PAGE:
Hand-drawn plans can be all a remodeler needs to get and complete a job. On projects without structural work that don’t require permits, even a quick sketch might suffice. The value of a computer-aided design (CAD) program depends entirely on what kind of jobs you do, how much design work they regularly involve and the expectations of your client base.
Many consumers cannot envision the result of a remodeling project, big or small, and therefore have a hard time signing off on a contract. Programs that create realistic two-dimensional or three-dimensional images of what the client or remodeler proposes — down to the light at different times of day — can help make the sale.
Other consumers might not see the charm of a hand-drawn design and consider CAD drawings more professional and/or accurate.
CAD programs definitely can accelerate the design process, especially if you do a lot of design work or have clients who change their mind frequently during the design phase. Change one element of the design, perhaps lengthening one wall of an addition, and the proportions of the other walls, the materials list and other affected elements update automatically.
Even if your company doesn’t create the design, the ability to share files electronically with suppliers, subcontractors and architects can improve collaboration and smooth production.
Case study: Tech Design/Build & Remodeling
Design software is no news to Ray Silva, vice president of Tech Design/Build & Remodeling Inc. in Smithfield, R.I. When Silva joined the company 13 years ago, he already had used DataCAD for a few years, and he soon converted his colleagues, who still drew by hand. He also influenced the firm’s move to the design/build model and the opening of its Greenville Kitchens & Baths division.
Using a CAD program, he says, is mandatory to being competitive because 1) it helps design/build firms win business away from kitchen and bath designers, and 2) it allows designs to be created and altered faster, increasing productivity and growth.
“Because you have all of this technology at your fingertips, clients expect you to be able to turn things around pretty quickly,” Silva says. “I could never go back to doing anything by hand. You couldn’t turn the work around quick enough.”
Three staff designers design 40-50 projects annually through Tech Design/
Build and Greenville. Typically, says Silva, those are $50,000-$100,000 additions, kitchens and/or bathrooms, but some jobs run as high as $500,000. They also design a number of the projects that flow through one of Tech’s sister companies, Insurance Reconstruction Services Inc.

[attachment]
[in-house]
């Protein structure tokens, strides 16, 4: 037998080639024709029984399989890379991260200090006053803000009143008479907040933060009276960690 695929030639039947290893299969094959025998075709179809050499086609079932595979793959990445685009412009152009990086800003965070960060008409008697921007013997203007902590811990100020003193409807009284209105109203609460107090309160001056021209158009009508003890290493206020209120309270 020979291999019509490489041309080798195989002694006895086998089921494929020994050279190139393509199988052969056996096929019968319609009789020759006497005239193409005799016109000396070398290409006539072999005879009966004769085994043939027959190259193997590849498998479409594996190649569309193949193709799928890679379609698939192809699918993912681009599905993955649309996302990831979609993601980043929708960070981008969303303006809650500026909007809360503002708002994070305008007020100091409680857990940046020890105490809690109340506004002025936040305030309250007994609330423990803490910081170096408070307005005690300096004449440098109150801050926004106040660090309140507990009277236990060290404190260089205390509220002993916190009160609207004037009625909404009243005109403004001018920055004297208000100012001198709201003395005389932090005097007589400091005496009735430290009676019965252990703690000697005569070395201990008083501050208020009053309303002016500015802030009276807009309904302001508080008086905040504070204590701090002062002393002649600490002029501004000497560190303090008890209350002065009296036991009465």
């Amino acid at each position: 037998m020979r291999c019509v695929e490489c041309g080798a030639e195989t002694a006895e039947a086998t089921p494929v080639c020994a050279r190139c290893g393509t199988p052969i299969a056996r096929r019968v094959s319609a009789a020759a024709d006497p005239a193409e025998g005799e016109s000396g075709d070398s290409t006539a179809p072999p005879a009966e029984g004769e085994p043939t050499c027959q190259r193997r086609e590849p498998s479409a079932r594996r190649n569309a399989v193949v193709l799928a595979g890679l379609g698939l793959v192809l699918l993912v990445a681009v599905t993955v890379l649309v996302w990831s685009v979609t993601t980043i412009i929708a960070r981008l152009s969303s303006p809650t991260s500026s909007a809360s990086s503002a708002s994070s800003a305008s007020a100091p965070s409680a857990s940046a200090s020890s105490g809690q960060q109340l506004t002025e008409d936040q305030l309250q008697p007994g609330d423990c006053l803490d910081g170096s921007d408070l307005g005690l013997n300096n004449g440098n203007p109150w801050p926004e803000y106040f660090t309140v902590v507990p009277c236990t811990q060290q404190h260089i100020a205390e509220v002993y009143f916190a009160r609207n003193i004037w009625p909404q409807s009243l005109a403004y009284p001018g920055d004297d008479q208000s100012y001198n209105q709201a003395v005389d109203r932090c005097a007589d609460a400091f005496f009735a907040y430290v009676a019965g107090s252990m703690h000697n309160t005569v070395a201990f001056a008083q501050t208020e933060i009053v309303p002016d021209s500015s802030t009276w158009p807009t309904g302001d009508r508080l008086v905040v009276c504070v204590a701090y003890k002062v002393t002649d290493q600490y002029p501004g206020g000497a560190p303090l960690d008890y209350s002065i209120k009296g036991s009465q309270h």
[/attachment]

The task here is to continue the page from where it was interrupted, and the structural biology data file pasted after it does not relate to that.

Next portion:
Silva first chose DataCAD for its abil-ity to create 3-D models of his designs, which improves clients’ ability to envision the completed project. Now the company’s Web site (www.techdesignbuild.com) promotes that 3-D design capability.
In addition, the in-depth architectural detail the program provides is essential because of the complexity of the company’s projects.
A library of details and systems comes with the software, and Silva also can create and save his own design tricks. He also recommends using a program that can import and export generic CAD file types, making it easy to work with other professionals and to use details provided by product manufacturers online.
“I do business with a guy who does generic CAD, and he’s able to do it in a way that I can upload it,” Silva says. Easy file sharing also helps Silva integrate design and project planning with subcontractors.
For their design retainer, typically about $2,500, Silva provides clients with floor plans, 3-D and 2-D images, a set of specifications and a solid estimate. After a client signs a construction contract, Tech applies the retainer toward the deposit and thereafter provides free structural drawings.
Then as clients use their allowances to make color and finish selections, Tech updates the design with their choices.
Silva recently paid approximately $600 to upgrade two of Tech’s three DataCAD seats, or licenses. The firm incurs that expense every two or three years, but Silva considers it affordable.
Despite its ability to help clients’ visualize their design fantasies on screen, Silva doesn’t think the technol-ogy will replace the showroom as a sales tool.
“You have to be able to feel and touch, open this and open that,” he says. “If you want to get into the kitchen and bath industry, you’ve got to have a showroom.
“I built a house last year for a woman who came in looking for a kitchen. That’s not unusual at all. I’ve done a lot of $200,000 to $300,000 projects that started out with people coming in here looking at kitchens.”
This new department looks at the everyday and extraordinary ways remodelers are incorporating technology into their businesses to boost profits, improve efficiency and enhance customer satisfaction. To submit questions or contribute ideas, contact Kimberly Sweet at firstname.lastname@example.org or 630/288-8170.
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